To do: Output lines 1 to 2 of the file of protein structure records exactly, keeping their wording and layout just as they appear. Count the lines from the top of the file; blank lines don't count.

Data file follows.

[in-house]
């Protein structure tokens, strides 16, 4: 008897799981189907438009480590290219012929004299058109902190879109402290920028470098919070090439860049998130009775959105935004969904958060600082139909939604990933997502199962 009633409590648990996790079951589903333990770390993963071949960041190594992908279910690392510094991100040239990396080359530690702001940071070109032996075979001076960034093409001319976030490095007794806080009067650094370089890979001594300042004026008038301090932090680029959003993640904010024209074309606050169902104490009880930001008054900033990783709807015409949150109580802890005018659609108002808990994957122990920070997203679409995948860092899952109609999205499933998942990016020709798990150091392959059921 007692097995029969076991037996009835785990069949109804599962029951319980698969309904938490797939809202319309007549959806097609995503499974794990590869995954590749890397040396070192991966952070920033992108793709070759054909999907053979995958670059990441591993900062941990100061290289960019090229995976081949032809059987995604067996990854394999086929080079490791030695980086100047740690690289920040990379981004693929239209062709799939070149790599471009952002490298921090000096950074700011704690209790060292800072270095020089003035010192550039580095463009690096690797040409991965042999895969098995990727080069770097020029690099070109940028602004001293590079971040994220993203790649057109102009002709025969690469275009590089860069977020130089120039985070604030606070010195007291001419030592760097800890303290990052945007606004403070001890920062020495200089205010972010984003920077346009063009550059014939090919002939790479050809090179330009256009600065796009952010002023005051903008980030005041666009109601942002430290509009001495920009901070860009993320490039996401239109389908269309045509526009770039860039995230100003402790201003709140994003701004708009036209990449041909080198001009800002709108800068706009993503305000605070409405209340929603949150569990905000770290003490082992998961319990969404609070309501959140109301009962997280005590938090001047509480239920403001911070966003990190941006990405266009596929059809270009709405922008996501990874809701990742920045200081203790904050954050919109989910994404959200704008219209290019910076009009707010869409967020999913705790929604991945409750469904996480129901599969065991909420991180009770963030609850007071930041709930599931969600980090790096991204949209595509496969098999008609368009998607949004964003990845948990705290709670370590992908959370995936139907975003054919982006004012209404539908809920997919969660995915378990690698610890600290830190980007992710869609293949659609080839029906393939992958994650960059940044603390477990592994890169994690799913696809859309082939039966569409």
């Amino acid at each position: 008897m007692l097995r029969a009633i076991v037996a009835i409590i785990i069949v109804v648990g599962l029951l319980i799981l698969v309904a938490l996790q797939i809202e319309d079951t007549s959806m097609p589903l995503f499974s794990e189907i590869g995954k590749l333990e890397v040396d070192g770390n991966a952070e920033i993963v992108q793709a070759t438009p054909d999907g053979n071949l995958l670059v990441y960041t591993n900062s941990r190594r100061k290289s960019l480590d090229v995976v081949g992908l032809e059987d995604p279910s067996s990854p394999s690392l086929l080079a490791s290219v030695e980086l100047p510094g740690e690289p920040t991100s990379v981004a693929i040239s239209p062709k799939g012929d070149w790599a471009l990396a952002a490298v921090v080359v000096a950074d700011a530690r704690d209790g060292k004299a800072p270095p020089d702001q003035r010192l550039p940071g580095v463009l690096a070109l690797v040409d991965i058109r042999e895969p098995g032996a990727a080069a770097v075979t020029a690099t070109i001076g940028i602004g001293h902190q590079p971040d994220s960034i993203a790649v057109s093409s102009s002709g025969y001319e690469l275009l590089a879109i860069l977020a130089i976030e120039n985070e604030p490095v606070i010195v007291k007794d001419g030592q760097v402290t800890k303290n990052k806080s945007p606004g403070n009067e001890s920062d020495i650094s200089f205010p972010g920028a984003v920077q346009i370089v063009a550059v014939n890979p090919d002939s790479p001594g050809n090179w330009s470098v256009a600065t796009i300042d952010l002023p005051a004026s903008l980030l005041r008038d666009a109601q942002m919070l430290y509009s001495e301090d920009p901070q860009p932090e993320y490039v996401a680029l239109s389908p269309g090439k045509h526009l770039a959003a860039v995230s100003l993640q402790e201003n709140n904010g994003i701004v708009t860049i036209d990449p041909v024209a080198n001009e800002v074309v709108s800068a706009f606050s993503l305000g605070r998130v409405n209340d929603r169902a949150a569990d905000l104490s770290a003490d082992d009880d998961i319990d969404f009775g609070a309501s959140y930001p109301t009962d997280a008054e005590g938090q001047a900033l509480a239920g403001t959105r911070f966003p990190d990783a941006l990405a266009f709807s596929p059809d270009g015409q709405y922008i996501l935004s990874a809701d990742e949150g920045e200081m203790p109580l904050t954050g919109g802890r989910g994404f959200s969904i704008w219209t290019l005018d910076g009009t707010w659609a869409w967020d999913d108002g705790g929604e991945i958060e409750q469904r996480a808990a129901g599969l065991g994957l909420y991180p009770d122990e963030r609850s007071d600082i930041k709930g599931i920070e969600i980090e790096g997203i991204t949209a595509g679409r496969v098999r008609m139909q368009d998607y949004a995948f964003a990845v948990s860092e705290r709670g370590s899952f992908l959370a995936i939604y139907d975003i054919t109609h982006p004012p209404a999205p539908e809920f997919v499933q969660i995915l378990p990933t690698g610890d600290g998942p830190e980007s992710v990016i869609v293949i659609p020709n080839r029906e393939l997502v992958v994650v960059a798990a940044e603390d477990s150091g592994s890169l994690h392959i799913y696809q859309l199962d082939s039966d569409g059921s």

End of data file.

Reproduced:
[in-house]
């Protein structure tokens, strides 16, 4: 008897799981189907438009480590290219012929004299058109902190879109402290920028470098919070090439860049998130009775959105935004969904958060600082139909939604990933997502199962 009633409590648990996790079951589903333990770390993963071949960041190594992908279910690392510094991100040239990396080359530690702001940071070109032996075979001076960034093409001319976030490095007794806080009067650094370089890979001594300042004026008038301090932090680029959003993640904010024209074309606050169902104490009880930001008054900033990783709807015409949150109580802890005018659609108002808990994957122990920070997203679409995948860092899952109609999205499933998942990016020709798990150091392959059921 007692097995029969076991037996009835785990069949109804599962029951319980698969309904938490797939809202319309007549959806097609995503499974794990590869995954590749890397040396070192991966952070920033992108793709070759054909999907053979995958670059990441591993900062941990100061290289960019090229995976081949032809059987995604067996990854394999086929080079490791030695980086100047740690690289920040990379981004693929239209062709799939070149790599471009952002490298921090000096950074700011704690209790060292800072270095020089003035010192550039580095463009690096690797040409991965042999895969098995990727080069770097020029690099070109940028602004001293590079971040994220993203790649057109102009002709025969690469275009590089860069977020130089120039985070604030606070010195007291001419030592760097800890303290990052945007606004403070001890920062020495200089205010972010984003920077346009063009550059014939090919002939790479050809090179330009256009600065796009952010002023005051903008980030005041666009109601942002430290509009001495920009901070860009993320490039996401239109389908269309045509526009770039860039995230100003402790201003709140994003701004708009036209990449041909080198001009800002709108800068706009993503305000605070409405209340929603949150569990905000770290003490082992998961319990969404609070309501959140109301009962997280005590938090001047509480239920403001911070966003990190941006990405266009596929059809270009709405922008996501990874809701990742920045200081203790904050954050919109989910994404959200704008219209290019910076009009707010869409967020999913705790929604991945409750469904996480129901599969065991909420991180009770963030609850007071930041709930599931969600980090790096991204949209595509496969098999008609368009998607949004964003990845948990705290709670370590992908959370995936139907975003054919982006004012209404539908809920997919969660995915378990690698610890600290830190980007992710869609293949659609080839029906393939992958994650960059940044603390477990592994890169994690799913696809859309082939039966569409």